Drawing on the talents of Bristol’s creative tech community, as well as its status as a city of sanctuary, Bristol Refugee Hackday will explore ways that digital technology can be used to help the city’s refugees and asylum seekers.
This two-day workshop will take place at Trinity Centre on 24 and 25 June as part of Bristol Refugee Week. The Hackday will bring together people with technical, coding, social media and web skills, as well as those who have experience or an understanding of the issues faced by support services, refugees and asylum seekers in Bristol.
Working collaboratively over two days, the group will aim to develop creative digital solutions to some of the problems faced by displaced people in the city.
Similar events have taken place around the world and in other parts of the UK, and have led to a number of innovations. In Sheffield, for example, the brilliantly named Sheffugees initiative has kick-started the development of an online map that will allow new arrivals to easily locate useful places around the city – from Post Offices to places of worship.
The London-based group Techfugees have also organised a number of hackathons which have resulted in the launch of several new tools. These include MeshPoint, a robust all-weather Wi-Fi access point; Migreat, a website that helps refugees navigate the asylum application process; and Geecycle, a website for donating mobile phones to refugees.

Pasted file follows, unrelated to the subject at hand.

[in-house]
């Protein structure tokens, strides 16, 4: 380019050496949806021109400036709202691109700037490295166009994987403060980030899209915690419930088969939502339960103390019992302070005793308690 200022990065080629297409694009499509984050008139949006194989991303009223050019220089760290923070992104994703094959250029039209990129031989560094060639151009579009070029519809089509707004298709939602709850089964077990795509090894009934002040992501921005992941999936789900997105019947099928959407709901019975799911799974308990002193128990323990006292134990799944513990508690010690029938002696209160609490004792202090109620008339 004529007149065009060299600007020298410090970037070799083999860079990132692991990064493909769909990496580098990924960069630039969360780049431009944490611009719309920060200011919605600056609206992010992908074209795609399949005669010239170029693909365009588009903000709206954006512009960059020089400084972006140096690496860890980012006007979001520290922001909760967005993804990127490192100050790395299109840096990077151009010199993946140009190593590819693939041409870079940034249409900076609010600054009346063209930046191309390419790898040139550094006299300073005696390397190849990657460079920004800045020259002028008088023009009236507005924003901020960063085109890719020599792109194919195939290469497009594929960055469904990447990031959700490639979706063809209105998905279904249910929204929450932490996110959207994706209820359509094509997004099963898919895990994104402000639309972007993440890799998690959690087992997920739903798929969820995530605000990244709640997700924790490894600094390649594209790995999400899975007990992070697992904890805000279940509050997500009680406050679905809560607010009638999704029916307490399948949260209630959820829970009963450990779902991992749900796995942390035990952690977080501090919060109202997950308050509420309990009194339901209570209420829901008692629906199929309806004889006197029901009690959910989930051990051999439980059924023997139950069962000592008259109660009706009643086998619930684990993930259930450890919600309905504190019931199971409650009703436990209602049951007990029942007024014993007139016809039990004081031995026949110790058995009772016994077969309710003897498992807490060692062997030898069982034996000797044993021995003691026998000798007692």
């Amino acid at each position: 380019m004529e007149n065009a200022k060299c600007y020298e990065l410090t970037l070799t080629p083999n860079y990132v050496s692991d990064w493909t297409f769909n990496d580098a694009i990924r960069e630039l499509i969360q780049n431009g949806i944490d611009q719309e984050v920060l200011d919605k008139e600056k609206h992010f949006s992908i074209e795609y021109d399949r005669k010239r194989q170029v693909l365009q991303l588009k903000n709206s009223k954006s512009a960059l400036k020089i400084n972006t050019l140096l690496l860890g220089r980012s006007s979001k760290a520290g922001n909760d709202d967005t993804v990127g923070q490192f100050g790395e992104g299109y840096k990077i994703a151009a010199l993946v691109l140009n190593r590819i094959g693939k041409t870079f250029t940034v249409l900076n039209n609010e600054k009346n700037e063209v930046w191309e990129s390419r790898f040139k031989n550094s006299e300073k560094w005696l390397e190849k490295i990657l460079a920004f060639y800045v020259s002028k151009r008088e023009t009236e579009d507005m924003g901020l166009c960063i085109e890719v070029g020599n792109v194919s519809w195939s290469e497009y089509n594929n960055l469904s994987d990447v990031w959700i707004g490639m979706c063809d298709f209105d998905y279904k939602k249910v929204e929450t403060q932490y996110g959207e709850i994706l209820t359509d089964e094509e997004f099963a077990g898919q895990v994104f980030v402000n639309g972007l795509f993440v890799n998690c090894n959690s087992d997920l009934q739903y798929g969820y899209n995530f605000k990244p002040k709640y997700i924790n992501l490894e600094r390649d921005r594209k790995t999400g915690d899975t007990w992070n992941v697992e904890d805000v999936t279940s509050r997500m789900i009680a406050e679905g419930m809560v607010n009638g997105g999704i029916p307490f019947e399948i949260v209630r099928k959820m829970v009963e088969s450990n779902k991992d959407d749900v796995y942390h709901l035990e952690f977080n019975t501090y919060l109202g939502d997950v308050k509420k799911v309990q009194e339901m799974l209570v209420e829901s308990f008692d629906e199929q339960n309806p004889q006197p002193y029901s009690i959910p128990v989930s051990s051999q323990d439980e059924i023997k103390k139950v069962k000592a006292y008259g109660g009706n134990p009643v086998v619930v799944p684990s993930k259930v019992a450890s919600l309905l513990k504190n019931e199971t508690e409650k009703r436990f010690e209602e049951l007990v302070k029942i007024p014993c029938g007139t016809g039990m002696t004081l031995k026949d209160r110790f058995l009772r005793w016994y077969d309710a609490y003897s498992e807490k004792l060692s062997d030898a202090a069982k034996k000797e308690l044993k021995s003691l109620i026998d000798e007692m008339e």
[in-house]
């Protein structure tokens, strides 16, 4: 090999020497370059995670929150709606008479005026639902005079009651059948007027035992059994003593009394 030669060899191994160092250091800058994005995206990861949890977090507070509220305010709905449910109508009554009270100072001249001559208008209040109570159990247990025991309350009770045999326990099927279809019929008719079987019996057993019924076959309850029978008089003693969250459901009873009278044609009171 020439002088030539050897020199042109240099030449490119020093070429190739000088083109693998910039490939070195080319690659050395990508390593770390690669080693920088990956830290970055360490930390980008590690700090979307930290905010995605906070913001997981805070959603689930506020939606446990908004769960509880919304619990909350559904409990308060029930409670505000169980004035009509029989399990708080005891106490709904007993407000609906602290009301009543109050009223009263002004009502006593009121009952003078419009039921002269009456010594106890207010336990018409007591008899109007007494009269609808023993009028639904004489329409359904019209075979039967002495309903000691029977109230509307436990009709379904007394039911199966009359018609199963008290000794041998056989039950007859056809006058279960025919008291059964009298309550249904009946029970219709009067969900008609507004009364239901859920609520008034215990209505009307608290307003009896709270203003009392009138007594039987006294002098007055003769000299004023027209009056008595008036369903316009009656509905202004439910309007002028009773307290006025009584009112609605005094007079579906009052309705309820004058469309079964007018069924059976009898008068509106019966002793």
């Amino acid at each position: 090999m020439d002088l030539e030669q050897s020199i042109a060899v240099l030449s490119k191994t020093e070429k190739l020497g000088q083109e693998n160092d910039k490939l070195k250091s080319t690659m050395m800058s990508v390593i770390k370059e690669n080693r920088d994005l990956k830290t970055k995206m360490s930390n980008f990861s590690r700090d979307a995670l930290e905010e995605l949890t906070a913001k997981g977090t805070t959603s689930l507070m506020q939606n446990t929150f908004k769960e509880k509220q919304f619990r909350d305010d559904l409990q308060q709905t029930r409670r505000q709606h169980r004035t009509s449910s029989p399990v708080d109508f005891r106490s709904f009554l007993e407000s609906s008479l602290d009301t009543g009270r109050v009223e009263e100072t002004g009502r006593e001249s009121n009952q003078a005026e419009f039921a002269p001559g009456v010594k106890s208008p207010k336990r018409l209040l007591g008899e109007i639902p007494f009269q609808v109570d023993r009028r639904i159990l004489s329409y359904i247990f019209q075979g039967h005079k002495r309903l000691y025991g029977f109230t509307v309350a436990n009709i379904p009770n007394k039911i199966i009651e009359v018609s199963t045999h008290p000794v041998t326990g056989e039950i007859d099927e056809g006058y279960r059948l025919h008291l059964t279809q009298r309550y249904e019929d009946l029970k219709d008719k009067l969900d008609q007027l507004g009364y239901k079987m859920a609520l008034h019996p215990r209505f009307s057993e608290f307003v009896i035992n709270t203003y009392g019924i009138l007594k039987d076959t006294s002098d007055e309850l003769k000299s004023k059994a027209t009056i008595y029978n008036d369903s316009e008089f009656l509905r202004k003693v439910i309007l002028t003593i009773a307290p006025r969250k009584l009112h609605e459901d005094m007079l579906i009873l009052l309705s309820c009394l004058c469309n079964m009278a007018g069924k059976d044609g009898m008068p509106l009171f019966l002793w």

The organisers of the Bristol Hackday believe that the city’s thriving tech community, alongside its collaborative network of asylum support services, mean that it is well placed to host such an event. ‘Bristol is a place that acts like a magnet and catalyst for creativity, and we are happy to be living in a city where people have a can-do attitude towards community issues,’ says a member of the Hackday planning team. ‘Bristol shows time and time again the power of communities working together to improve the city we live in. We think the Bristol Refugee Hackday will be one more example of this.’
If you have technical or web skills, or knowledge of the issues faced by refugees and asylum seekers in Bristol, then you can register to take part in the Hackday here:
If you’d like to get involved but feel you don’t have the necessary tech skills or specialist knowledge then you can volunteer to help with the running of the event itself. Email:
The Hackday is part of a programme of cultural and educational events for Bristol Refugee Week, which also include films screenings and a free ‘Celebrating Sanctuary’ festival in Queen’s Square. Visit the Bristol Refugee Week Facebook page to see the whole programme.
Words: Kathleen Steeden